Other diseases and medical conditions can be the reason you’re unable to quench your thirst, too. For example, heart failure inhibits adequate blood flow, which leads to reduced blood volume that induces a feeling of thirst. Kidney failure can also cause you to experience excessive thirst, because your kidneys are not maintaining a balance of bodily fluids, according to the U.S. National Library of Medicine.

Blood vessels in the esophagus can become enlarged and bleed with certain liver problems, decreasing blood volume which also leads to a body fluid imbalance. In addition, there is a mental health condition called polydipsia characterized by extreme thirst induced by stress and anxiety.


Humidity and Altitude

People who live in dry climates or high altitude can attest to needing to drink more water than those who don't live in those areas. It's crucial that they understand the importance of electrolytes at altitude.

This is because it’s not simply about drinking more water, but also getting enough electrolytes like sodium, potassium, calcium, magnesium, chloride, bicarbonate, and hydrogen phosphate.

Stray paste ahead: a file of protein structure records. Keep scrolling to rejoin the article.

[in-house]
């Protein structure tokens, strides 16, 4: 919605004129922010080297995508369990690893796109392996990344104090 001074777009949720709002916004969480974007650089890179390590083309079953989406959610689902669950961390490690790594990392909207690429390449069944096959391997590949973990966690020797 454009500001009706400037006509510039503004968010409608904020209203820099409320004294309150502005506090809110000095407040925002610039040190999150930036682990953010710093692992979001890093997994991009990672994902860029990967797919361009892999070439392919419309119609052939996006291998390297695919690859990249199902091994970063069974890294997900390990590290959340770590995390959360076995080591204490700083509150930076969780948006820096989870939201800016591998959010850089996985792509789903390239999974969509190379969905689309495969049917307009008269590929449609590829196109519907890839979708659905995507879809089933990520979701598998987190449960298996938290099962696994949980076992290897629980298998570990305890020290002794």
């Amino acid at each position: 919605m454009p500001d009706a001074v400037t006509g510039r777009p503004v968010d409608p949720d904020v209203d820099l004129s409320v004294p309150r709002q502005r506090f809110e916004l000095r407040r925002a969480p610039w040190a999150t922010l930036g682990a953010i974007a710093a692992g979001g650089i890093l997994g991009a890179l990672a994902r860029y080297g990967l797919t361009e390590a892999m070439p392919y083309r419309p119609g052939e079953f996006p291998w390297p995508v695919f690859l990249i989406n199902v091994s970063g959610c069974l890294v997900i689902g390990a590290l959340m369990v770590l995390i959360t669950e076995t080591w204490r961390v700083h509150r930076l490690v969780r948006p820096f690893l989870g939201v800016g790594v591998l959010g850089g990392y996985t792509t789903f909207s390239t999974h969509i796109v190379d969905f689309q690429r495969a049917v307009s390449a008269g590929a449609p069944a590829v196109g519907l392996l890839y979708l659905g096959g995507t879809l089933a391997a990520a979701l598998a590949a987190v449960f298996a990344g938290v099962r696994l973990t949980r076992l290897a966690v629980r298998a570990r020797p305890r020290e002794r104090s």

The kidneys function to regulate body fluid volume, and the food you eat can increase sodium concentrations in your blood relative to water. The interstitial fluid (water around cells) moves into and out of your bloodstream to balance changes in sodium and water content according to Current Biology. 

Your kidneys remove the excess sodium and water by excreting them in urine. The whole process will trigger a reaction in your body to induce thirst to prevent dehydration.


Intense Workouts

It may go without saying, but if you’ve been working out intensely on a consistent basis, you may still be feeling thirsty even after drinking glasses of water. Staying hydrated during athletic training is crucial for performance and recovery.

Products like Gatorade were created to replenish electrolytes lost during sweating. However, you don’t need to go out and buy sugary sports drinks when there are naturally occurring spring water sources with a perfect balance of minerals and electrolytes.